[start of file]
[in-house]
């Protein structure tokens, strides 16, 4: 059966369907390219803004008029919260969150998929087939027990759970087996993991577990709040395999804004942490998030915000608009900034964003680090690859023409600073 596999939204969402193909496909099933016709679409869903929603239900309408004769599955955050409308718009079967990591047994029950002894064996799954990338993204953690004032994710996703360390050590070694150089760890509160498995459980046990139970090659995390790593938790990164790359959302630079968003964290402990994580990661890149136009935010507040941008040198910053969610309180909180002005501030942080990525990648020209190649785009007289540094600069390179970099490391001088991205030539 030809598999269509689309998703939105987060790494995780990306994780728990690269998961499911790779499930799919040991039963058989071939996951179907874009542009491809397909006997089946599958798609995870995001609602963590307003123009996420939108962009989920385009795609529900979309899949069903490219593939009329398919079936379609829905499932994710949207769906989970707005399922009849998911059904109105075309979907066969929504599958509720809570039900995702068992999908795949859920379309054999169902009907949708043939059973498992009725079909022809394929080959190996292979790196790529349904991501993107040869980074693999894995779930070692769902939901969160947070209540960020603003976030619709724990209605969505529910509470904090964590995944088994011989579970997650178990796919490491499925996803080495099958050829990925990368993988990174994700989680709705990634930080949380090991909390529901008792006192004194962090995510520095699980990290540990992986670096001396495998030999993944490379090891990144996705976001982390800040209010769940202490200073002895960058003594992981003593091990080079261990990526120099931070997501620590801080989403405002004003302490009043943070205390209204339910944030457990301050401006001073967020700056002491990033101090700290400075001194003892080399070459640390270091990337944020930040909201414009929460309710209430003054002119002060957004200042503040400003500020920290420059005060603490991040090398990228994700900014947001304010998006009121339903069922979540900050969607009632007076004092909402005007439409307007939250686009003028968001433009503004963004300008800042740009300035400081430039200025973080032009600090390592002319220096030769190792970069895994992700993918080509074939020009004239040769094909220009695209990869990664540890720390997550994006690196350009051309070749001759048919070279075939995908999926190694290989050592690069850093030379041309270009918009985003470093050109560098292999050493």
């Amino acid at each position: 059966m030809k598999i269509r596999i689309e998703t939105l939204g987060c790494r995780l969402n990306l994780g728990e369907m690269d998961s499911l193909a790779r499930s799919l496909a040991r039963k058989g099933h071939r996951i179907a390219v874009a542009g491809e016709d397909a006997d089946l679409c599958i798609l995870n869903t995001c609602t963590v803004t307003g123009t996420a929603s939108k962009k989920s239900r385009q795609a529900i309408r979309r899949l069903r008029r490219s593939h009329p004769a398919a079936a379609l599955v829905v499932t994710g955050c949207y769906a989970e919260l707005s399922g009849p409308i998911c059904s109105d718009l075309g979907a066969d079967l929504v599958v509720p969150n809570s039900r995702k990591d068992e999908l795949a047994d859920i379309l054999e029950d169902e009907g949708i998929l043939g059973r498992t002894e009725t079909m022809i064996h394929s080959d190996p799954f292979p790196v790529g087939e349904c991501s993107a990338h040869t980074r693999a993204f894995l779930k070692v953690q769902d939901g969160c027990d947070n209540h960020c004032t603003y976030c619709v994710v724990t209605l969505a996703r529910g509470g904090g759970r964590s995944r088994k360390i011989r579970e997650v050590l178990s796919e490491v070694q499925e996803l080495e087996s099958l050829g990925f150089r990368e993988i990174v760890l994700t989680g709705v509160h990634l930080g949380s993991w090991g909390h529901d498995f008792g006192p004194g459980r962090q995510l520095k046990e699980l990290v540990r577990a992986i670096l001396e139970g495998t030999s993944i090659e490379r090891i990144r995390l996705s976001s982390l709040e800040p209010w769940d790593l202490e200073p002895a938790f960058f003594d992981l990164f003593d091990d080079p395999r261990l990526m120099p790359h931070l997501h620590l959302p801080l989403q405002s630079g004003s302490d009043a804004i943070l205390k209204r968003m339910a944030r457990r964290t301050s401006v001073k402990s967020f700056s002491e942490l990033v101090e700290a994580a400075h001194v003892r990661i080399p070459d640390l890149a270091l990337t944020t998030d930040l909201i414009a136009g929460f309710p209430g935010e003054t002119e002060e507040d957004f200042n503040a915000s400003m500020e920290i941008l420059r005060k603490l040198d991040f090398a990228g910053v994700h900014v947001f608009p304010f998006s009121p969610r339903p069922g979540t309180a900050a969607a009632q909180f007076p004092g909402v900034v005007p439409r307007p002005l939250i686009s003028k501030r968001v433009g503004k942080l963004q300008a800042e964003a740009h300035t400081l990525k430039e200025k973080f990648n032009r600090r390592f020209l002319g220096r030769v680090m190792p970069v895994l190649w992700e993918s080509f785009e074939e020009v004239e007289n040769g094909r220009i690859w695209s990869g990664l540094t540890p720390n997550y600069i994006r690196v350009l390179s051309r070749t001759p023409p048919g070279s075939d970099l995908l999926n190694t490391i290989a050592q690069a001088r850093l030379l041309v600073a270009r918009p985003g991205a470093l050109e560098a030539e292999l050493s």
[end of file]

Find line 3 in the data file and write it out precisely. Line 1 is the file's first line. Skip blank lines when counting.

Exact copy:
């Amino acid at each position: 059966m030809k598999i269509r596999i689309e998703t939105l939204g987060c790494r995780l969402n990306l994780g728990e369907m690269d998961s499911l193909a790779r499930s799919l496909a040991r039963k058989g099933h071939r996951i179907a390219v874009a542009g491809e016709d397909a006997d089946l679409c599958i798609l995870n869903t995001c609602t963590v803004t307003g123009t996420a929603s939108k962009k989920s239900r385009q795609a529900i309408r979309r899949l069903r008029r490219s593939h009329p004769a398919a079936a379609l599955v829905v499932t994710g955050c949207y769906a989970e919260l707005s399922g009849p409308i998911c059904s109105d718009l075309g979907a066969d079967l929504v599958v509720p969150n809570s039900r995702k990591d068992e999908l795949a047994d859920i379309l054999e029950d169902e009907g949708i998929l043939g059973r498992t002894e009725t079909m022809i064996h394929s080959d190996p799954f292979p790196v790529g087939e349904c991501s993107a990338h040869t980074r693999a993204f894995l779930k070692v953690q769902d939901g969160c027990d947070n209540h960020c004032t603003y976030c619709v994710v724990t209605l969505a996703r529910g509470g904090g759970r964590s995944r088994k360390i011989r579970e997650v050590l178990s796919e490491v070694q499925e996803l080495e087996s099958l050829g990925f150089r990368e993988i990174v760890l994700t989680g709705v509160h990634l930080g949380s993991w090991g909390h529901d498995f008792g006192p004194g459980r962090q995510l520095k046990e699980l990290v540990r577990a992986i670096l001396e139970g495998t030999s993944i090659e490379r090891i990144r995390l996705s976001s982390l709040e800040p209010w769940d790593l202490e200073p002895a938790f960058f003594d992981l990164f003593d091990d080079p395999r261990l990526m120099p790359h931070l997501h620590l959302p801080l989403q405002s630079g004003s302490d009043a804004i943070l205390k209204r968003m339910a944030r457990r964290t301050s401006v001073k402990s967020f700056s002491e942490l990033v101090e700290a994580a400075h001194v003892r990661i080399p070459d640390l890149a270091l990337t944020t998030d930040l909201i414009a136009g929460f309710p209430g935010e003054t002119e002060e507040d957004f200042n503040a915000s400003m500020e920290i941008l420059r005060k603490l040198d991040f090398a990228g910053v994700h900014v947001f608009p304010f998006s009121p969610r339903p069922g979540t309180a900050a969607a009632q909180f007076p004092g909402v900034v005007p439409r307007p002005l939250i686009s003028k501030r968001v433009g503004k942080l963004q300008a800042e964003a740009h300035t400081l990525k430039e200025k973080f990648n032009r600090r390592f020209l002319g220096r030769v680090m190792p970069v895994l190649w992700e993918s080509f785009e074939e020009v004239e007289n040769g094909r220009i690859w695209s990869g990664l540094t540890p720390n997550y600069i994006r690196v350009l390179s051309r070749t001759p023409p048919g070279s075939d970099l995908l999926n190694t490391i290989a050592q690069a001088r850093l030379l041309v600073a270009r918009p985003g991205a470093l050109e560098a030539e292999l050493s």